What happened next, though, would leave Davis feeling singled out and ostracized.

“He [the teacher] stood up and made a 2-minute speech about how we’re not going to be talking about politics in this critique, and he went on and on about it,” she said. “Everyone knew he was talking about my painting because other people painted cupcakes and the sky. After he stopped, I just said out loud, ‘My piece is about antisemitism.’ He said, ‘Antisemitism is political.’”

Throughout the class, no one mentioned Davis’ work, not even those whom she described as “good people” but who felt nervous and intimidated.

The teacher, she said, usually ends the period discussing pieces not spoken about during the critique period.

“Mine was one of the only pieces not talked about,” she said. “I was very disappointed.”

Davis was awarded a 100% for the work and was eventually approached by the teacher privately, who asked if she wanted to discuss the painting. She told him how uncomfortable she felt during the class and by his statement that antisemitism is political.

“Because that would mean there are two sides to it,” she said. “He tried to justify himself. He said it was political again.”
Other controversial works have been painted in the class, she said, and have been critiqued and discussed.

That experience left her more nervous and uneasy about expressing her Jewish identity in school.

“I’m scared of what other people are going to say,” she said.

A ‘double standard’
Since Oct. 7, Davis said she has never felt prouder by the Jewish unity that occurred following the Hamas attack and has found outlets away from CAPA, like NCSY.

Rabbi Meir Tabak is the Pittsburgh city director of NCSY, the National Conference of Synagogue Youth, a Jewish youth group for teens in grades six through 12 under the auspices of the Orthodox Union.

Tabak said that while the majority of the Jewish teens he works with haven’t been bombarded with antisemitism in high school, “the places there have been issues, though, the issues have been significant.”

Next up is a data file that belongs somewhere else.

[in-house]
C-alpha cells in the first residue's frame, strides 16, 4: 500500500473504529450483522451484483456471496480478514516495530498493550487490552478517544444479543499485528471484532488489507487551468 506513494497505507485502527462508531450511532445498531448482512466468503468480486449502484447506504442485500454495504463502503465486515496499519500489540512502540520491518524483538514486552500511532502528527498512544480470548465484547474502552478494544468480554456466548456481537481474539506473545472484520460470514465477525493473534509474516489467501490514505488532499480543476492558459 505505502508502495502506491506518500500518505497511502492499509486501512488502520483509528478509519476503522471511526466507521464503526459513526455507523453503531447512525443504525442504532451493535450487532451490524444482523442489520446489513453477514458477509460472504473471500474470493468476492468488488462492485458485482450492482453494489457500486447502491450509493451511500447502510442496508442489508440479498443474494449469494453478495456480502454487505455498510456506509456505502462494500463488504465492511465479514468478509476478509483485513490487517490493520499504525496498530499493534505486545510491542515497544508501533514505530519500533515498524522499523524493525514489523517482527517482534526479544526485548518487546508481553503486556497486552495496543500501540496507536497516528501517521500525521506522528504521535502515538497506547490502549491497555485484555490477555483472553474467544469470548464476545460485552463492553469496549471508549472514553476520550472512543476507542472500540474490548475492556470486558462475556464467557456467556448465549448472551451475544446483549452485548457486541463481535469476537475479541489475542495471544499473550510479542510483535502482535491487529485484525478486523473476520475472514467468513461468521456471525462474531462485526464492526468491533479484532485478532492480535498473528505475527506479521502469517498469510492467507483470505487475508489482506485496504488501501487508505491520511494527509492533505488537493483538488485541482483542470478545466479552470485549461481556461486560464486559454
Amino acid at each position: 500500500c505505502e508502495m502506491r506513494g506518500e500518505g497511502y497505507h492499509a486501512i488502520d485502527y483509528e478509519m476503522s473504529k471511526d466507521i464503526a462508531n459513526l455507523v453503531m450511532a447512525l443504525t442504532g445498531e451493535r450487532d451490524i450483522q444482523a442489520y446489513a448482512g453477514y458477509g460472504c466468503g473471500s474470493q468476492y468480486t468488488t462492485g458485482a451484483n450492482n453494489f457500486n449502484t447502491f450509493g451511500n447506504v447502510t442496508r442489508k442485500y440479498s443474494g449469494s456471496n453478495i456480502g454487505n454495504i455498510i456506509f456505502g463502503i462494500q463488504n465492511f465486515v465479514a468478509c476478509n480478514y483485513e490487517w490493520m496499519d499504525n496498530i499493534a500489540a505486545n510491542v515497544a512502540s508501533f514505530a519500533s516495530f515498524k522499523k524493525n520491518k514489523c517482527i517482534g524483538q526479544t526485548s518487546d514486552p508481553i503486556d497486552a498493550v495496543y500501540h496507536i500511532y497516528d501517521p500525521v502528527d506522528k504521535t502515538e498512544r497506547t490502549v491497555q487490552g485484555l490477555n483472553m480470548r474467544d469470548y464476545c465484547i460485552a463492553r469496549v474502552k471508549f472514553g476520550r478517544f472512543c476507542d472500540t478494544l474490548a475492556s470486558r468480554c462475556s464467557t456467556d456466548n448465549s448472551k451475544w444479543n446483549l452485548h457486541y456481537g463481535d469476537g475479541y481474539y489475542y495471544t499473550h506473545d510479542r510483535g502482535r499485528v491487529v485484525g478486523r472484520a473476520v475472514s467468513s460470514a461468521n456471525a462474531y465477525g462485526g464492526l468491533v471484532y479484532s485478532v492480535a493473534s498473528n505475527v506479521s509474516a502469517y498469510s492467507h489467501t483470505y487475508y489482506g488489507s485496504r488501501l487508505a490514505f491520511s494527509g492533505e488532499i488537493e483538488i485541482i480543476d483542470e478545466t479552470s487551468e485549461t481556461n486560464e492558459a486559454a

Echoing Davis’ experience, Tabak said that there appears to be a double standard at high schools about what is, and isn’t, OK to discuss.

“If you’re on one side and you want to say, ‘From the river to the sea,’ OK, but if you’re on the other side, just don’t talk about it,” he said.

Oct. 7 has brought a fresh crop of worries, Tabak explained, but said that antisemitism in high schools is nothing new. He pointed to the experience of one frustrated student whose current events teacher refused to discuss the Pittsburgh synagogue shooting after Oct. 27, 2018.

“They went to the teacher and said, ‘Can you please discuss this, it’s very personal to me,’ and she sent him to the principal,” Tabak said.

The student said the same thing happened after Oct. 7, when his peers chanted, “From the river to the sea.”

“It’s a very subtle double standard,” Tabak said.

Most teachers, the rabbi said, are “good people” who think they are operating in the best interest of the students.

“If they are shutting down conversations, it might be for the purpose of protecting the students,” he said. “The question is, why do they feel they have to shut the Jewish students down to protect them and not the other side?”

Tabak said he isn’t out to villainize the public school system, which he feels is an important institution. Instead, he believes the best course of action is to have more conversations, sometimes initiated in the classroom by teachers, and not shut down one side.

“We want to support our brothers and cousins, as well,” he said. “That’s all we’re asking for. We’re not looking to shut down the other side. I know it’s a tough political topic and everyone has 15 opinions, but — at the least — students should be able to express their opinions.”

Tabak also believes there should be more safe spaces for Jewish teens, like those created by NCSY and BBYO, to bolster Jewish pride.

That might help students like Davis, who feel less comfortable in public schools than they did before Oct. 7.

“I haven’t seen one person post anything pro-Israeli or talk about anything pro-Israel,” Davis said. “None of the teachers have mentioned it, or anything, about Oct. 7. They haven’t educated anybody about it.

“I’ve seen so many pro-Palestine posts and T-shirts. Things like that have made me feel very alone.”

The Chronicle’s calls to CAPA were not returned before publication. PJC

David Rullo can be reached at drullo@pittsburghjewishchronicle.org.